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### fnl_Lect_04

Course: ATM 10, Fall 2008
School: Presidio School of...
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10 Severe ATM and Unusual Weather http://atm.ucdavis.edu/~grotjahn/course/atm10/index.html Prof. Richard Grotjahn Lecture topics: What happens when air rises? Stability What is it? Why is it important? How is it classified? How do you know what type is present? Use of a chart of temperature in vertical Etc. Vertical Movement &amp; Temperature A rising air parcel encounters less pressure so it...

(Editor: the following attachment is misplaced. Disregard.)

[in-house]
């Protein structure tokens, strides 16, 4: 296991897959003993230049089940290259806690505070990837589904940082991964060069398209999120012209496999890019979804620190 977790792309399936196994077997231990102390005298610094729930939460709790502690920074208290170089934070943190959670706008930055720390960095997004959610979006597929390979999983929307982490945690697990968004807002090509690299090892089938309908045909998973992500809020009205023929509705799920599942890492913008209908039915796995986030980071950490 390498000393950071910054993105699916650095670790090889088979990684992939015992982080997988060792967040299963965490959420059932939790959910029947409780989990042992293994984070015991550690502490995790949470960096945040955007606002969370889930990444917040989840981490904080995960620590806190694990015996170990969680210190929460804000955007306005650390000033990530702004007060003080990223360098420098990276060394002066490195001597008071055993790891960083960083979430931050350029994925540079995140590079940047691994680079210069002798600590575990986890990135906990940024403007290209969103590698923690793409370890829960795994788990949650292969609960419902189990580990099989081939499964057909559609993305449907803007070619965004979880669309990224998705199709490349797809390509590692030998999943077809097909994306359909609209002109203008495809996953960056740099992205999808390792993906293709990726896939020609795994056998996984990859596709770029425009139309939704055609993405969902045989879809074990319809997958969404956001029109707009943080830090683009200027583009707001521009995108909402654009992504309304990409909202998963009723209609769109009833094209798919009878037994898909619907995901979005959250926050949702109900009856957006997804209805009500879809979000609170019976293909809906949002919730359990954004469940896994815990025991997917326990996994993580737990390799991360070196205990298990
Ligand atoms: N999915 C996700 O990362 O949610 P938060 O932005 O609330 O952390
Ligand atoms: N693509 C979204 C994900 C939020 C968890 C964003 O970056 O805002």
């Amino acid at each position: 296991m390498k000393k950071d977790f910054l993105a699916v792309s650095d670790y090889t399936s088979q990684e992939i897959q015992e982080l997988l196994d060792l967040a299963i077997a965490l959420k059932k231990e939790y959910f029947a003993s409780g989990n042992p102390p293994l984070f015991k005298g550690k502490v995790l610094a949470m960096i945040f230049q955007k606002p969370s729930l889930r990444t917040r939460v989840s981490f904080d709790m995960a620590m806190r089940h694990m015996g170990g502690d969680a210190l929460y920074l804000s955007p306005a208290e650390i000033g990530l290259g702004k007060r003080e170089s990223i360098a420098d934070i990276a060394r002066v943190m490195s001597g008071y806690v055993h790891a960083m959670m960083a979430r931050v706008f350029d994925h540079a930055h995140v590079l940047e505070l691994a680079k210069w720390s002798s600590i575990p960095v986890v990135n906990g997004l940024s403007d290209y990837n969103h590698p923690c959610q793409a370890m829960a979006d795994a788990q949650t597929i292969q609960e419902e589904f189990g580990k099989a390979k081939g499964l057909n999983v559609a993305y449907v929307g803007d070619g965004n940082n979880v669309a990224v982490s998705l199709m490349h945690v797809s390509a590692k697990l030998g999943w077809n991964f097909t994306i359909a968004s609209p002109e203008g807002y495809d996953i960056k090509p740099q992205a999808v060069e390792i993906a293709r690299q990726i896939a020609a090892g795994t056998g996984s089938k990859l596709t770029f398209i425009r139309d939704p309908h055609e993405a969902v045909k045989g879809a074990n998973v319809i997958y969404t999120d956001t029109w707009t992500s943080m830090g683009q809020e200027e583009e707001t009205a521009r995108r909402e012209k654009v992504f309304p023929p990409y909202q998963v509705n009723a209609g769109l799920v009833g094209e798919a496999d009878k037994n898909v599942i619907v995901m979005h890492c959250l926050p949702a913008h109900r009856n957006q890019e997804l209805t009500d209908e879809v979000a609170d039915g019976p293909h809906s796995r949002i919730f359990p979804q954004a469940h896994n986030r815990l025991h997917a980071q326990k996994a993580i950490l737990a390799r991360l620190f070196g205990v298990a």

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10 Severe ATM and Unusual Weather http://atm.ucdavis.edu/~grotjahn/course/atm10/index.html Prof. Richard Grotjahn Lecture topics: What happens when air rises? Stability What is it? Why is it important? How is it classified? How do you know what type is present? Use of a chart of temperature in vertical Etc. Vertical Movement & Temperature A rising air parcel encounters less pressure so it expands. Expansion uses energy to push out, adiabatically cooling the air. A sinking parcel encounters greater pressure and that higher pressure does work on the parcel thereby heating it up. Recall: P = R T Figure 7.2 Stability & Clouds: Introduction Stability is related to weather several ways: Stability & Clouds: Introduction Three examples of weather related to stability: Clouds types linked to stability of the air. Stratus clouds found in stable conditions, cumulus are in unstable conditions. Thunderstorms in very unstable conditions. Lenticular wave clouds form in stable air Downslope winds, like the Santa Ana: stable air stratiform cumuliform lenticular But what is stability? What is Stability? Stability indicates to what extent the temperature CHANGE IN A LAYER OF AIR resists vertical motion. Fig. 7.1 illustrates the concept w/ an analogy. Stable returns to Original position. Unstable keeps going In direction of push. Figure 7.1 Why examine stability? Different types of cloud form for different stability conditions Most clouds form as air rises -- leading to cooling -- leading to condensation. So, since stability affects the ability of air to rise, stability affects cloud growth. How is T structure classified? Stability related to temperature change in the vertical. Temperature change in the vertical is called the lapse rate. Lapse rate is: = - T / Z T is T at top of layer minus T at bottom of layer. Z is the thickness of layer. >0 usually Fig: T= -15 C, Z=1000m, = 0.015 C/m If I know , then I know the stability? Almost Stability depends on: - value AND on - whether the air is saturated or not Why saturated? Because if air that is saturated is cooled further, then some vapor must condense. Recall that the adds condensation heat to the air. How many types of stability are there? Three basic types, (plus some special cases given specific names) 1. Absolutely stable 2. Conditionally unstable 3. Absolutely unstable Special case of #3 is inversion: T increases with elevation Neutral a special case related to saturation How do you tell them apart? Compare the actual change of temperature IN A LAYER with two calculated lapse rates called the dry adiabatic and moist adiabatic lapse rates: d & m. Example: in clear air, deduce stability from smoke plume What are d and m ? dry adiabatic lapse rate: d = 10 oC/1000m of elevation change moist adiabatic lapse rate: m < d. m depends on amount of water vapor to dry air which in turn depends on T and P. T change for parcel that is saturated. Am I now able to figure out the stability classes? Yes! but it is easier to do this using a chart Compare the actual T change with height to the lapse rates d (red line) and m (blue line) Figures 7.3, 7.6, and 7.7 work out the three categories. Figure 7.8 is a summary: Figure 7.8 Absolutely Stable to the right of m Unsaturated (left), saturated (right) Recall: P = R T Absolutely Unstable to the left of d Unsaturated (left), saturated (right) Recall: P = R T Conditionally Unstable betwe...

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